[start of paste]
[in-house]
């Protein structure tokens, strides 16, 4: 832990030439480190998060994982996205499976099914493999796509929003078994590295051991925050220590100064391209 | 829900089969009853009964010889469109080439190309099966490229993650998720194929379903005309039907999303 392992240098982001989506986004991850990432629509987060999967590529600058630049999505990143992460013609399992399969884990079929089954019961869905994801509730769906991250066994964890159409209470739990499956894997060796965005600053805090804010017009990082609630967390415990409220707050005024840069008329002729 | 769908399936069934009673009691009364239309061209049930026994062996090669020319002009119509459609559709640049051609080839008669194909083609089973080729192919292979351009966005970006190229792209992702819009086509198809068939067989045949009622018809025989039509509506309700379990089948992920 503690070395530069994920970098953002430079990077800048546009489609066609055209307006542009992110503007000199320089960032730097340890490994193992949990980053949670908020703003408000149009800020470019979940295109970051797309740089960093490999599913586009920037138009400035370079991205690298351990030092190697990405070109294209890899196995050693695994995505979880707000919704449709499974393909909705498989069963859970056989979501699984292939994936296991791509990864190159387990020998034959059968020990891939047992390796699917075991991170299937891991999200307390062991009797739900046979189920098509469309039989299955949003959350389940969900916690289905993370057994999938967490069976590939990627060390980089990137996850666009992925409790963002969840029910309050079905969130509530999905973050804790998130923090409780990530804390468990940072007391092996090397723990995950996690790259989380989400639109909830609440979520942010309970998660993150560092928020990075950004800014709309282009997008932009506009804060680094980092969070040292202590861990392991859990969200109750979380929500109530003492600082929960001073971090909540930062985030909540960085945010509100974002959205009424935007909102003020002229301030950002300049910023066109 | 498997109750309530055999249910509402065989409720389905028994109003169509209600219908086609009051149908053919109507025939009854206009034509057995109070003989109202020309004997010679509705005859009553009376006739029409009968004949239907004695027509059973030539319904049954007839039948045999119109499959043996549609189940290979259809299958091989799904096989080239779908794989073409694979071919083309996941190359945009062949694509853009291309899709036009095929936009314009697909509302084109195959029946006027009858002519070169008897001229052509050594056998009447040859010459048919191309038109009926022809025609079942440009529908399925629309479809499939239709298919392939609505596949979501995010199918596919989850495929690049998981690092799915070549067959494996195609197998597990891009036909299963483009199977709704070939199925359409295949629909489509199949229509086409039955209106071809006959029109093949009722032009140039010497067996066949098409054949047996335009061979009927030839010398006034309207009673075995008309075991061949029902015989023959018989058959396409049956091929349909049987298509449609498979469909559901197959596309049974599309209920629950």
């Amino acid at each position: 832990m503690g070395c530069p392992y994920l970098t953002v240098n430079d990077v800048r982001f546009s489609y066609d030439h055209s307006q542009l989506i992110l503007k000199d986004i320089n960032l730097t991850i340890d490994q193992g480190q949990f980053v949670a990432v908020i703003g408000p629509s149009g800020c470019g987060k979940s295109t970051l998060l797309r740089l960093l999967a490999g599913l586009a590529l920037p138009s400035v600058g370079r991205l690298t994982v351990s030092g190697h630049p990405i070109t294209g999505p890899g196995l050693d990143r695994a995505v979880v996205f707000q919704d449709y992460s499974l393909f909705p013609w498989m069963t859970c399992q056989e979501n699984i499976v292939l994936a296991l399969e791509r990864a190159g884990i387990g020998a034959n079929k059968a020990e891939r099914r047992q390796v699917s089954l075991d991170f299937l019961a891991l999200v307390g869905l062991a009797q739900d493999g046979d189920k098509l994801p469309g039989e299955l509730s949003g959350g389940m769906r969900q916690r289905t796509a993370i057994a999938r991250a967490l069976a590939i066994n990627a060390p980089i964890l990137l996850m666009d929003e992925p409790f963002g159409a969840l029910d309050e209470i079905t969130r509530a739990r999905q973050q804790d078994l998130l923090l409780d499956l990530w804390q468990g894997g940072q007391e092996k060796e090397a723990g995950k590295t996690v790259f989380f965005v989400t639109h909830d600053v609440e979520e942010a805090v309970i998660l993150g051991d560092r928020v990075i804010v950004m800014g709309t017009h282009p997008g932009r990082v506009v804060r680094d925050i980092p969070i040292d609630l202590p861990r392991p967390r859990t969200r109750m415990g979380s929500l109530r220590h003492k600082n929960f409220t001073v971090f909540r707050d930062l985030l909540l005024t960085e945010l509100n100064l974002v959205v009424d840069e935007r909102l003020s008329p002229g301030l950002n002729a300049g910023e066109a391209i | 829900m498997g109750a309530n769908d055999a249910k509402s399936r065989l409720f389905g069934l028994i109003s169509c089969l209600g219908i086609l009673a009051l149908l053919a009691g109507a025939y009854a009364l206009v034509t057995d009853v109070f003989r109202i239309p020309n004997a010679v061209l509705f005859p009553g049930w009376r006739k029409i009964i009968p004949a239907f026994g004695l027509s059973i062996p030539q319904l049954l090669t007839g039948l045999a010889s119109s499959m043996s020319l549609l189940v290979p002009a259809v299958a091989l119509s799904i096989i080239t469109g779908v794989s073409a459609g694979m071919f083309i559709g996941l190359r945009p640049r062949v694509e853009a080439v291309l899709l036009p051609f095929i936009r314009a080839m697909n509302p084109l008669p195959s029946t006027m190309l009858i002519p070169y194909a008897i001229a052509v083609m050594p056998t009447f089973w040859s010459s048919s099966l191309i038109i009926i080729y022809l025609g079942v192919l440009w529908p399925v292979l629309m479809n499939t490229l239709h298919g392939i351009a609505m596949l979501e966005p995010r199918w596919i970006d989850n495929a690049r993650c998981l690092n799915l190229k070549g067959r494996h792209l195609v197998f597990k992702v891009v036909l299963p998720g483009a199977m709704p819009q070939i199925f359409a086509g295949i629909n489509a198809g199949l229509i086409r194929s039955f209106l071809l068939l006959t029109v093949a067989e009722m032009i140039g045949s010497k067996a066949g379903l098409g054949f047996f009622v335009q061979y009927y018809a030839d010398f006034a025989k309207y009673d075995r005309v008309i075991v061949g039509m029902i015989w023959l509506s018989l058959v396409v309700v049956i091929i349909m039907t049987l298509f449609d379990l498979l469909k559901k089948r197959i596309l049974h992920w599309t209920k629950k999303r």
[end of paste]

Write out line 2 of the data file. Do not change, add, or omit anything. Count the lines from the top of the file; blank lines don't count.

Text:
């Protein structure tokens, strides 16, 4: 832990030439480190998060994982996205499976099914493999796509929003078994590295051991925050220590100064391209 | 829900089969009853009964010889469109080439190309099966490229993650998720194929379903005309039907999303 392992240098982001989506986004991850990432629509987060999967590529600058630049999505990143992460013609399992399969884990079929089954019961869905994801509730769906991250066994964890159409209470739990499956894997060796965005600053805090804010017009990082609630967390415990409220707050005024840069008329002729 | 769908399936069934009673009691009364239309061209049930026994062996090669020319002009119509459609559709640049051609080839008669194909083609089973080729192919292979351009966005970006190229792209992702819009086509198809068939067989045949009622018809025989039509509506309700379990089948992920 503690070395530069994920970098953002430079990077800048546009489609066609055209307006542009992110503007000199320089960032730097340890490994193992949990980053949670908020703003408000149009800020470019979940295109970051797309740089960093490999599913586009920037138009400035370079991205690298351990030092190697990405070109294209890899196995050693695994995505979880707000919704449709499974393909909705498989069963859970056989979501699984292939994936296991791509990864190159387990020998034959059968020990891939047992390796699917075991991170299937891991999200307390062991009797739900046979189920098509469309039989299955949003959350389940969900916690289905993370057994999938967490069976590939990627060390980089990137996850666009992925409790963002969840029910309050079905969130509530999905973050804790998130923090409780990530804390468990940072007391092996090397723990995950996690790259989380989400639109909830609440979520942010309970998660993150560092928020990075950004800014709309282009997008932009506009804060680094980092969070040292202590861990392991859990969200109750979380929500109530003492600082929960001073971090909540930062985030909540960085945010509100974002959205009424935007909102003020002229301030950002300049910023066109 | 498997109750309530055999249910509402065989409720389905028994109003169509209600219908086609009051149908053919109507025939009854206009034509057995109070003989109202020309004997010679509705005859009553009376006739029409009968004949239907004695027509059973030539319904049954007839039948045999119109499959043996549609189940290979259809299958091989799904096989080239779908794989073409694979071919083309996941190359945009062949694509853009291309899709036009095929936009314009697909509302084109195959029946006027009858002519070169008897001229052509050594056998009447040859010459048919191309038109009926022809025609079942440009529908399925629309479809499939239709298919392939609505596949979501995010199918596919989850495929690049998981690092799915070549067959494996195609197998597990891009036909299963483009199977709704070939199925359409295949629909489509199949229509086409039955209106071809006959029109093949009722032009140039010497067996066949098409054949047996335009061979009927030839010398006034309207009673075995008309075991061949029902015989023959018989058959396409049956091929349909049987298509449609498979469909559901197959596309049974599309209920629950």